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Thailand taxing foreign sourced income this year

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The Department of Revenue will collect tax on foreign-sourced income from this year, including income from overseas employment or rental income. Whilst there has been a lot of speculation about how this will all pan out, especially for retirees, there has been little further information posted about the matter since the start of 2024.

Until now, Thai residents paid tax on such income only if it was brought to Thailand in the same calendar year. However, a new instruction issued by the Department of Revenue, means any income earned abroad, whether through business or property, must be declared, regardless of when it entered the country, and will be taxed in the year it’s earned. This will apply to all taxpayers in the kingdom.

The ruling is for Thais as well as any foreigners who stay in the country more than 180 days in a year.

Expats who live in Thailand for 180 days or more during the tax calendar year will be liable for tax for income earned in that year. As of January of this year, the income will need to be accounted for in the tax calendar year and income tax forms submitted before March 2025.

The new rule applies to any salaries from foreign employment, income from overseas business operations, and passive income such as property rental, dividends, or interest earnings.

According to a report from ASEAN Briefing, both Thai citizens and foreigners who are resident in the kingdom will be liable for income tax if annual earnings meet the following criteria:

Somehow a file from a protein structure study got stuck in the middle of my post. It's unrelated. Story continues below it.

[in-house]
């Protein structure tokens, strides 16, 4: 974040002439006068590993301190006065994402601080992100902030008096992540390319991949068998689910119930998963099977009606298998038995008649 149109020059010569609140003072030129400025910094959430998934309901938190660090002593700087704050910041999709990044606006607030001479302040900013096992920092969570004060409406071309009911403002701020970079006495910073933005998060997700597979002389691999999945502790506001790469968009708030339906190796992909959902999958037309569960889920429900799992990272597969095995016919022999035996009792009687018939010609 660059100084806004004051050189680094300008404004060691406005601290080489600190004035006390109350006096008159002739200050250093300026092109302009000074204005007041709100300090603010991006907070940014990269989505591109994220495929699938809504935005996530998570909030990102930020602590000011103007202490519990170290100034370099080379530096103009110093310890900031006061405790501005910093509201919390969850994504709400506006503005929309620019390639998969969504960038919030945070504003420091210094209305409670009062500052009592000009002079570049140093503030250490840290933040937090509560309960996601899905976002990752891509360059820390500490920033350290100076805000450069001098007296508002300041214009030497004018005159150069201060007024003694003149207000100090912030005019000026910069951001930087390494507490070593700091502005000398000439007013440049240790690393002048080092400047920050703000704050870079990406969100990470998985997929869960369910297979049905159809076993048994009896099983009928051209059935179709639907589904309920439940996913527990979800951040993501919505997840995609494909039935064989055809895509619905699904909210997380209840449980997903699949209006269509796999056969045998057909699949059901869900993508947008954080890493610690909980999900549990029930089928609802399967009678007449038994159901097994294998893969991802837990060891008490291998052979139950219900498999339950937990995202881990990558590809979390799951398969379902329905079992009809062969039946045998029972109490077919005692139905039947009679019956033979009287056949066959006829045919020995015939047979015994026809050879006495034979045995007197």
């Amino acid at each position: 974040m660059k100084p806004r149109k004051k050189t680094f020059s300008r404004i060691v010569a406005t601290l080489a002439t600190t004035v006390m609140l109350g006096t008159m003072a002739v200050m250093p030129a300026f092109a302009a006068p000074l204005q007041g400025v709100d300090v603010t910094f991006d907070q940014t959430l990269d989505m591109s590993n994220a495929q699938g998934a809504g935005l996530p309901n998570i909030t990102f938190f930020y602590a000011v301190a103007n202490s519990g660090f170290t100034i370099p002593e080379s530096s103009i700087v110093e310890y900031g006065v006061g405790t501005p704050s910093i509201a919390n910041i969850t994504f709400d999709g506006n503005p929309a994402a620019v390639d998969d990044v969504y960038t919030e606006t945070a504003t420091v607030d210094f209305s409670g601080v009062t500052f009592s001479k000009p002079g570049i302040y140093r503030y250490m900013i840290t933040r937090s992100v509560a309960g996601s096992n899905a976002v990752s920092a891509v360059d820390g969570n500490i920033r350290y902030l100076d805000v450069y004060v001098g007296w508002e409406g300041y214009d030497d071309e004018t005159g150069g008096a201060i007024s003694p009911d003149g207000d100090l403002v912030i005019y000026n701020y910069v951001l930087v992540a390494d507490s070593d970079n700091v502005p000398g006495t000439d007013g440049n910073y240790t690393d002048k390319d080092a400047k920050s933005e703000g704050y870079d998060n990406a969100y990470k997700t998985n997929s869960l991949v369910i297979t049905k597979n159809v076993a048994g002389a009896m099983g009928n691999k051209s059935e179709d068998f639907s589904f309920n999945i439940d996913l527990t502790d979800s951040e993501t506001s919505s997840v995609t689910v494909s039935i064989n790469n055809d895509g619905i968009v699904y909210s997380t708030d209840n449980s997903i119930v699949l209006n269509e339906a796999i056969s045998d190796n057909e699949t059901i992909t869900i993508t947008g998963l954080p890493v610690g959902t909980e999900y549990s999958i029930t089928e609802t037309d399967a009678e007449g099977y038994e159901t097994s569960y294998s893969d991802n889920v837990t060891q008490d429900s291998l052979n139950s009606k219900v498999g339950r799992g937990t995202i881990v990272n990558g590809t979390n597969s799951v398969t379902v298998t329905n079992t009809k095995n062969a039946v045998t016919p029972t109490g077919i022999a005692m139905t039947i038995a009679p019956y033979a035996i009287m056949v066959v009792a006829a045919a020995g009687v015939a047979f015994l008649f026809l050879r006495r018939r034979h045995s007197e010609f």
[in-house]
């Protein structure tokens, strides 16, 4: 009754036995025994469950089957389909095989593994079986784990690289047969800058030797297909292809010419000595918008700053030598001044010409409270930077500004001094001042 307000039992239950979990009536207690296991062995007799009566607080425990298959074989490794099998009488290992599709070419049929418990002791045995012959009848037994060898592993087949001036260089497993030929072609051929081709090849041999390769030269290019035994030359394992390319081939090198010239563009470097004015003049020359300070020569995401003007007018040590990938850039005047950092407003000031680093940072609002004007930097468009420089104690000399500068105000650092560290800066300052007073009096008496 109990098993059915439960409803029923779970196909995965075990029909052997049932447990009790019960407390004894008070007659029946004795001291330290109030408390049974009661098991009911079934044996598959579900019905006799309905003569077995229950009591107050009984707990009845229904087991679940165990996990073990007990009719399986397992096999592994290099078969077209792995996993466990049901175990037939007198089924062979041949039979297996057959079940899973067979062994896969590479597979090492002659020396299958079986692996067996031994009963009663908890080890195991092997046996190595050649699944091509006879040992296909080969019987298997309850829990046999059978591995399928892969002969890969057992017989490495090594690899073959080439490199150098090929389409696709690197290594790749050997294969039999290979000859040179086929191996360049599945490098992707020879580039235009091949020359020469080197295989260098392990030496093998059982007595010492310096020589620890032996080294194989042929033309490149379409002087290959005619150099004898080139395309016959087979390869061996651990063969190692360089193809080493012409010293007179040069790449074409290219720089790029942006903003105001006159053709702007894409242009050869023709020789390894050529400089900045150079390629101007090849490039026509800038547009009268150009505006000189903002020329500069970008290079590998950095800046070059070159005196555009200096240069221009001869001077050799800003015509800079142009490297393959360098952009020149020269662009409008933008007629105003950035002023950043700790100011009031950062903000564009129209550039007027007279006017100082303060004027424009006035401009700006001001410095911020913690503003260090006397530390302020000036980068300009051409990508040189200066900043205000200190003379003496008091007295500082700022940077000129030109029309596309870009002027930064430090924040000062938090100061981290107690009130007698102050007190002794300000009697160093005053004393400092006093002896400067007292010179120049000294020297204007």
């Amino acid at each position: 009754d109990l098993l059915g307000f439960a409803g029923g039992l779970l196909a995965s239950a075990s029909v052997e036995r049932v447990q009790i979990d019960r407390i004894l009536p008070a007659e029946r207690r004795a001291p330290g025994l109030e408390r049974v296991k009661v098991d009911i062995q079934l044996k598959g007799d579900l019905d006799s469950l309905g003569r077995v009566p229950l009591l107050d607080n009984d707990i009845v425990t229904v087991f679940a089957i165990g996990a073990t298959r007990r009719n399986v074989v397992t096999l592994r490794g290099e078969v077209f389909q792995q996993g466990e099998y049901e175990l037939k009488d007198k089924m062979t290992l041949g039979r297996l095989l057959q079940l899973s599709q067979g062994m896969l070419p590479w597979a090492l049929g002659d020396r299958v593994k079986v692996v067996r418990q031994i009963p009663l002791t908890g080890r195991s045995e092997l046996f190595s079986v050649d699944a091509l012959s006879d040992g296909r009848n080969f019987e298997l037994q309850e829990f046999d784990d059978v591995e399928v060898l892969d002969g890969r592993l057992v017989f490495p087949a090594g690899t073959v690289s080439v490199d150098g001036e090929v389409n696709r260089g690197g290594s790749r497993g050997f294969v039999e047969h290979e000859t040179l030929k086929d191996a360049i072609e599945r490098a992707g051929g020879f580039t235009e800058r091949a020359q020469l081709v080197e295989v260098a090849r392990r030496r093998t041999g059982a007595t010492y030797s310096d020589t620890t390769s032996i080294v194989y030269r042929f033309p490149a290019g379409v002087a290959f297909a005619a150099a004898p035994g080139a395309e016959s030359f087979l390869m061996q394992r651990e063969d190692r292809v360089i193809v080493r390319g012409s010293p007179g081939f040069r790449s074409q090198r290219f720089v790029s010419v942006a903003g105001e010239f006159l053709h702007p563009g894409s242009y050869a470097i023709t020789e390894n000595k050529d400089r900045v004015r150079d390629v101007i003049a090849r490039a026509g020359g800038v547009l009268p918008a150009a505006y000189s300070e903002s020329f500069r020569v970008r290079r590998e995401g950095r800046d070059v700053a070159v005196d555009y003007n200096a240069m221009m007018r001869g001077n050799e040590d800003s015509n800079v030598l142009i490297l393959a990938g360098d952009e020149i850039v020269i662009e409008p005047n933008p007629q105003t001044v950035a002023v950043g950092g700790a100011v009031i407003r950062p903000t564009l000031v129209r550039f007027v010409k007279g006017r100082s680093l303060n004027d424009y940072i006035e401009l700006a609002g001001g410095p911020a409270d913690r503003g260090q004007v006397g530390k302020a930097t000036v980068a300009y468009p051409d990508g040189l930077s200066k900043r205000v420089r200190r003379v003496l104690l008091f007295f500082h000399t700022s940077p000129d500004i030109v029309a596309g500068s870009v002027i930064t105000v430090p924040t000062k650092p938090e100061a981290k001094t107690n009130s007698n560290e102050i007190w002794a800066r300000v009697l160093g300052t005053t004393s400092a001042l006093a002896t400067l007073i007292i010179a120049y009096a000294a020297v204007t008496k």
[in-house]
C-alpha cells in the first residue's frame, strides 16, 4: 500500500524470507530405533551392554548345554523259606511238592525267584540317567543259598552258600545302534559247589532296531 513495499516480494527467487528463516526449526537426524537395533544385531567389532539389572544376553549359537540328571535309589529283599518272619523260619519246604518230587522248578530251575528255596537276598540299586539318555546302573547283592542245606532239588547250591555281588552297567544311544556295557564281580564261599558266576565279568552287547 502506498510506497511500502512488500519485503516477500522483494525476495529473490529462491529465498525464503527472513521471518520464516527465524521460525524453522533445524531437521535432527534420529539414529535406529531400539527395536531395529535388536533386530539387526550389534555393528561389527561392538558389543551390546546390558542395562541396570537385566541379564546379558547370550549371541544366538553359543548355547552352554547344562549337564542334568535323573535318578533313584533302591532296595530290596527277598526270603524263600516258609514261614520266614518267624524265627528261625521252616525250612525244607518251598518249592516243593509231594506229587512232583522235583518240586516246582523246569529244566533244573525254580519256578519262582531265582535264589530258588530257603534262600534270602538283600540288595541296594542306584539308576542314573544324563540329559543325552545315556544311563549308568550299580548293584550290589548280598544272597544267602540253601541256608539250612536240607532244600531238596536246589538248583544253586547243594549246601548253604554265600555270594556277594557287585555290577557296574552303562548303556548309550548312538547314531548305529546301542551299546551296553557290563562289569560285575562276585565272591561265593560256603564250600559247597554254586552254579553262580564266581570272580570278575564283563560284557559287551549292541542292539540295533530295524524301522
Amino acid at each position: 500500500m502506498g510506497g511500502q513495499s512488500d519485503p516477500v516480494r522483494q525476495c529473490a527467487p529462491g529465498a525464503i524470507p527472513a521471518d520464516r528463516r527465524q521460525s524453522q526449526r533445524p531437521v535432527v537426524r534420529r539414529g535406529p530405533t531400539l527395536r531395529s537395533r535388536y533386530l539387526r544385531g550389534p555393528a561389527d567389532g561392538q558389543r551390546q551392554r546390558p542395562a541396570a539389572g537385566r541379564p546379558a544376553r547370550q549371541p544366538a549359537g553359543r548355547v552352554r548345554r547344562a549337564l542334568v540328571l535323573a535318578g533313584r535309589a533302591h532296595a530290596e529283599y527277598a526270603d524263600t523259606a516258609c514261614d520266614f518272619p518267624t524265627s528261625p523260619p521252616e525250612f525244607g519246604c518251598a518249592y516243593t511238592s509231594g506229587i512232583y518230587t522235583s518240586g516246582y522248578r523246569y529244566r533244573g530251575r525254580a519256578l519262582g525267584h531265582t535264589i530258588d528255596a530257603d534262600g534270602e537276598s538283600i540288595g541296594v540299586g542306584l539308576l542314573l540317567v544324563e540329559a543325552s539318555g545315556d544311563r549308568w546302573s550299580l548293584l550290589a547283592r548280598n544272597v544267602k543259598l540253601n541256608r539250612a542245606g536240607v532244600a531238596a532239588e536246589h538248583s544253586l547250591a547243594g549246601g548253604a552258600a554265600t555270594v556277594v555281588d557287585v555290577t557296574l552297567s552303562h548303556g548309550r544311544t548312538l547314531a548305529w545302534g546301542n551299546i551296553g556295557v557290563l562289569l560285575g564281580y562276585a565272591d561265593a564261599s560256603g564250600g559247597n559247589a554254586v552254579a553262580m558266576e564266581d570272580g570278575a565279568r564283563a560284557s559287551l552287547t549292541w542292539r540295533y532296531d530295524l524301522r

• 0 to 150,000 baht (US$4,177) is exempt from income tax
• More than 150,000 baht (US$4,177) and up to 300,000 baht (US$8,354) are subject to a 5% tax rate
• More than 300,000 baht (US$8,354) and up to 500,000 baht (US$13,923) are subject to a 10% tax rate
• More than 500,000 baht (US$13,923) and up to 750,000 (US$20,884) are subject to a 15% tax rate
• More than 750,000 (US$20,884) and up to 1 million baht (US$27,846) are subject to a 20% tax rate
• More than 1 million baht (US$27,846) and up to 2 million baht (US$55,683) are subject to a 25% tax rate
• Over 2 million baht (US$55,683) and up to 5,000,000 baht (US$139,201) are subject to a 30% tax rate
• More than 5,000,000 baht is subject to a 35% tax rate

The new rule aims to make the tax system fairer, particularly for taxpayers with income from both foreign and domestic sources. It also brings Thailand’s tax codes in line with many western countries. Other south east nations are also adjusting their tax codes in a similar manner.

SOURCE: ASEAN Briefing

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